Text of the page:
The Xbox Design Lab enables customers to design their own Xbox controllers, using a variety of colors and textures—a cool way for gamers to personalize the experience, but only if they’re willing to pay a 50 percent markup. So Microsoft came up with an innovative way to bring in more gamers and reward them for their creativity. Now, when customers design their own controllers, they have the option to sell their design in the Xbox marketplace and get part of the profits from each purchase.
Not only is this a fantastic way to include and reward a brand’s fanbase, it’s also a lesson in crowdsourcing creativity. As Xbox explains, customers “raced to spot gaps in the market,” creating designs they knew would sell—from Minions to the Brazilian flag. In the video, the participants explain their motivation for creating designs, which range from simply making money to raising funds for charity to promoting social causes.
Giving customers a platform to tell their stories isn’t a new idea. Making them part of the brand’s story and business model—now that’s an innovative approach.
These days, there are lots of places for brands to tell their stories—websites, blogs, email, social media, print media, etc. One place most people today wouldn’t think to include on the list? Billboards—unless you’re Budweiser, that is.
The beermaker took home the Grand Prix for Print and Publishing for its “TagWords” campaign, a series of billboards encouraging people to Google images of various musical legends drinking their product.
In a promotional video for the campaign, Budweiser explains, “These moments are part of our history. But that’s a story we can’t tell.” (Why? Because most of the images are copyrighted and purchasing all those rights would be prohibitively expensive.) But as Budweiser puts it, “If we can’t show it, at least we can tell you where to find it.”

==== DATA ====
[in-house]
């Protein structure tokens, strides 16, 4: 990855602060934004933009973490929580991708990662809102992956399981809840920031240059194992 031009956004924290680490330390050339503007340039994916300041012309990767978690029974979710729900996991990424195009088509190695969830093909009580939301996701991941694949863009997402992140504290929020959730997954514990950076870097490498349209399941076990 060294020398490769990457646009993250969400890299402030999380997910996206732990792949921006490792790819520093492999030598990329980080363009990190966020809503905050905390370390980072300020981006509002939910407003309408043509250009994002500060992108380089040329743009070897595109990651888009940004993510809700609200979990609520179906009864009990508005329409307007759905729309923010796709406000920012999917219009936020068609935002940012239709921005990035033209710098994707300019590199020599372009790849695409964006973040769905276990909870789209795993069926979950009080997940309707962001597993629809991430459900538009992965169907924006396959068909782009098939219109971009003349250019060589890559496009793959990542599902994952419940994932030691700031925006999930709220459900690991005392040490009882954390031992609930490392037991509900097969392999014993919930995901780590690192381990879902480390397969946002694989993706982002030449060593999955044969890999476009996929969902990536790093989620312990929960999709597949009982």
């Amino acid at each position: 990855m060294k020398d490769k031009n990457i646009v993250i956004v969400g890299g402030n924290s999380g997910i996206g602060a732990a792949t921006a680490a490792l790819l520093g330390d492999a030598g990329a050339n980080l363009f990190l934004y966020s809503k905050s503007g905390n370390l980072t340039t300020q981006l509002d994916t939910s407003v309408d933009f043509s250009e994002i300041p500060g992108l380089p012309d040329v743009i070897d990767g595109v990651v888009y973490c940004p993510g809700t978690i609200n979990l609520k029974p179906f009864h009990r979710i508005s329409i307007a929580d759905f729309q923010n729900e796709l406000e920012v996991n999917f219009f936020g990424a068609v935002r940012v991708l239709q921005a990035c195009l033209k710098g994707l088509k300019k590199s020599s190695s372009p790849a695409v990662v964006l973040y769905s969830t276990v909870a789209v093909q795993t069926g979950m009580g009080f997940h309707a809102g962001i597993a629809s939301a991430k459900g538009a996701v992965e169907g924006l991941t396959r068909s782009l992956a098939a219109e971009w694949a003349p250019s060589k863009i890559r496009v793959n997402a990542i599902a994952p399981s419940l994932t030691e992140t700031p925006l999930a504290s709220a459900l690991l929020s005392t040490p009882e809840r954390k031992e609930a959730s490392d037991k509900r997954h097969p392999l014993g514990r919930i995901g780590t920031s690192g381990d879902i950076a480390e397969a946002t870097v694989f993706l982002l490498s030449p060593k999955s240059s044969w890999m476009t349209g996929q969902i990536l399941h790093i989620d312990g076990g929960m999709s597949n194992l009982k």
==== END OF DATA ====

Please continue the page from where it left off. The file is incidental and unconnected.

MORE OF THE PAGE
The video explains the idea, but the real crux of the campaign is a series of billboard and print ads that tell exactly what term to search to find a particular Budweiser image followed by instructions to “Search It.” For example, “1969 Music Sessions Budweiser” brings up an iconic image of the Rolling Stones while “1978 Ballroom Holding Budweiser” leads to a Sex Pistols pic.
It’s part brand storytelling, part scavenger hunt, and completely brilliant. It’s also a lesson for brand marketers: Sometimes how you tell a story is even cooler than the story itself, especially when said story includes rock stars.
Overall, the key takeaway from the 2018 Cannes Lions was for brands to be more creative about how they tell their stories—and this year’s winners set the bar high. They also provided plenty of inspiration for other marketers who want to win awards next year, or just win over their audiences with cutting-edge digital storytelling.
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Featured image attribution: Aranxa Esteve